Windows 10 Wi-Fi Sense – Not So Sensible

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Microsoft has been making waves lately. The company released its newest operating system, Windows 10, for FREE in hundreds of countries around the world. Additionally, Windows 10 features new options such as Cortana, Microsoft’s voice activated personal assistant and it issued in the return of the iconic Windows Start Menu (which went missing with Windows 8). Another new feature in Windows 10 is something called Wi-Fi Sense, which helps users to connect easily to Wi-Fi networks in their area.

Taking crowd-sourcing to a new level, Microsoft released this feature as a way to help users connect to the internet no matter where they are. However, there are some major concerns about Wi-Fi Sense that have many questioning the feature’s safety and effectiveness.

How It Works

Microsoft has a database of public open Wi-Fi networks that it continues to build upon by crowd-sourcing information about open, non-security protected Wi-Fi networks from its users. Whenever a person using Windows 10 is within range of an open Wi-Fi network, the system connects automatically. Beyond finding and automatically connecting to open Wi-Fi networks to create a seamless internet experience for all Windows 10 users on the go, the feature also shares network credentials (name and password) for either home Wi-Fi routers or other locations with friends and contacts – to expand each user’s network of Wi-Fi routers that they have access to. It finds friends and contacts from Outlook.com, Skype, and Facebook.

The Threat

Warning bells are probably going off right now, with the thought that Microsoft is sharing network credentials among friends and contacts. In reality, Microsoft “shares” the credentials by allowing friends and contacts to connect when in range of your home or business Wi-Fi network, without actually providing the password. Windows 10 encrypts all network information and connects users without showing the secret credentials. However, even with encryption, it does create a potential security issue for many.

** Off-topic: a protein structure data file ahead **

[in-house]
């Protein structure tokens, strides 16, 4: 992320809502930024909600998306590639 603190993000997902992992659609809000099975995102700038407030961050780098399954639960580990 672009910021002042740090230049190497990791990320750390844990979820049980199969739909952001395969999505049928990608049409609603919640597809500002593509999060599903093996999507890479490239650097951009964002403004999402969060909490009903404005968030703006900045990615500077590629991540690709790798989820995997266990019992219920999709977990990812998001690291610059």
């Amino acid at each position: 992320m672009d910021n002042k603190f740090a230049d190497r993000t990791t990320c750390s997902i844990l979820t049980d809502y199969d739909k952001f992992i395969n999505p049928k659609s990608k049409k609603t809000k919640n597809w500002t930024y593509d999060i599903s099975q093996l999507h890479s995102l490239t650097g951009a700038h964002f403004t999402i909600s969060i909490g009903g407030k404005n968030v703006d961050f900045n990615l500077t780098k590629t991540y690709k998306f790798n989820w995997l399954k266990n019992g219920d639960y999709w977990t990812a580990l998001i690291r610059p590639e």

The problem is Wi-Fi Sense is turned on by default. This means that any time you log onto a new network, the information is then shared with Facebook friends and contacts from Outlook and Skype. As the information is encrypted, the “friends” are only able to access the networks by being in physical proximity to the router, and even then Microsoft makes the connection without showing the passwords. Even with the encryption, this feature creates access opportunities for multiple people to hop onto password protected Wi-Fi networks. Any point of contact by an outside individual can create a possible security issue, by granting access to the wrong individuals.

What To Do

Microsoft if simply following in step with other major software providers (think a major search engine and social platform) by enabling features by default that are in a sort of a privacy gray area. The easiest way to reduce the risk of unwillingly sharing Wi-Fi credentials with others, you can disable this feature under the Settings application on Windows 10. Under settings, click on Network and Internet and then select Wi-Fi Sense. Then turn off “Connect to suggested open hotspots” and “Connect to networks shared by my contacts.” This doesn’t mean you can’t manually connect to open and closed Wi-Fi networks – you simply follow the steps like you would on previous versions on Windows by clicking on the Wi-Fi icon in the bottom right hand corner of the screen. Instead, it stops Windows from automatically connecting you to open hotspots or sharing network credentials without your permission.

 

 

 

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